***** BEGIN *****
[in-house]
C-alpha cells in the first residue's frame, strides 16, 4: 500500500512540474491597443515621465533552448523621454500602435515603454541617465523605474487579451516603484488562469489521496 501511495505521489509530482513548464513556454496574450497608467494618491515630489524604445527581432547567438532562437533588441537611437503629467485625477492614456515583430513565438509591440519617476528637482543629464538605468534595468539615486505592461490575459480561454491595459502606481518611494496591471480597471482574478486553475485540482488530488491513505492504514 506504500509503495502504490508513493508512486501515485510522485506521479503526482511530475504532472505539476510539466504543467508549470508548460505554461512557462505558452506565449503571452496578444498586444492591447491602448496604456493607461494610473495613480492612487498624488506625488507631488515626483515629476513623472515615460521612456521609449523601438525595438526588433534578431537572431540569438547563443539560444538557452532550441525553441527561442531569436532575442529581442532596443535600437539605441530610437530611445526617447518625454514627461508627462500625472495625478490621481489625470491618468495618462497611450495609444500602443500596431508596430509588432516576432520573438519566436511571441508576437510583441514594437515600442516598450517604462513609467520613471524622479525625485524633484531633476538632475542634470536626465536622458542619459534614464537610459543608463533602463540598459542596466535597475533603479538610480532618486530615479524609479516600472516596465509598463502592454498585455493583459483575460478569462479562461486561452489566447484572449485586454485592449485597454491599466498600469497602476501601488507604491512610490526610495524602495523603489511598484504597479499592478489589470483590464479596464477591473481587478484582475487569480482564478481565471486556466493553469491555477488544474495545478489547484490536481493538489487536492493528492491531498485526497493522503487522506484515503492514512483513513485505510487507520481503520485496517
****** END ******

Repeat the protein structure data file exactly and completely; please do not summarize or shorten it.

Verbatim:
[in-house]
C-alpha cells in the first residue's frame, strides 16, 4: 500500500512540474491597443515621465533552448523621454500602435515603454541617465523605474487579451516603484488562469489521496 501511495505521489509530482513548464513556454496574450497608467494618491515630489524604445527581432547567438532562437533588441537611437503629467485625477492614456515583430513565438509591440519617476528637482543629464538605468534595468539615486505592461490575459480561454491595459502606481518611494496591471480597471482574478486553475485540482488530488491513505492504514 506504500509503495502504490508513493508512486501515485510522485506521479503526482511530475504532472505539476510539466504543467508549470508548460505554461512557462505558452506565449503571452496578444498586444492591447491602448496604456493607461494610473495613480492612487498624488506625488507631488515626483515629476513623472515615460521612456521609449523601438525595438526588433534578431537572431540569438547563443539560444538557452532550441525553441527561442531569436532575442529581442532596443535600437539605441530610437530611445526617447518625454514627461508627462500625472495625478490621481489625470491618468495618462497611450495609444500602443500596431508596430509588432516576432520573438519566436511571441508576437510583441514594437515600442516598450517604462513609467520613471524622479525625485524633484531633476538632475542634470536626465536622458542619459534614464537610459543608463533602463540598459542596466535597475533603479538610480532618486530615479524609479516600472516596465509598463502592454498585455493583459483575460478569462479562461486561452489566447484572449485586454485592449485597454491599466498600469497602476501601488507604491512610490526610495524602495523603489511598484504597479499592478489589470483590464479596464477591473481587478484582475487569480482564478481565471486556466493553469491555477488544474495545478489547484490536481493538489487536492493528492491531498485526497493522503487522506484515503492514512483513513485505510487507520481503520485496517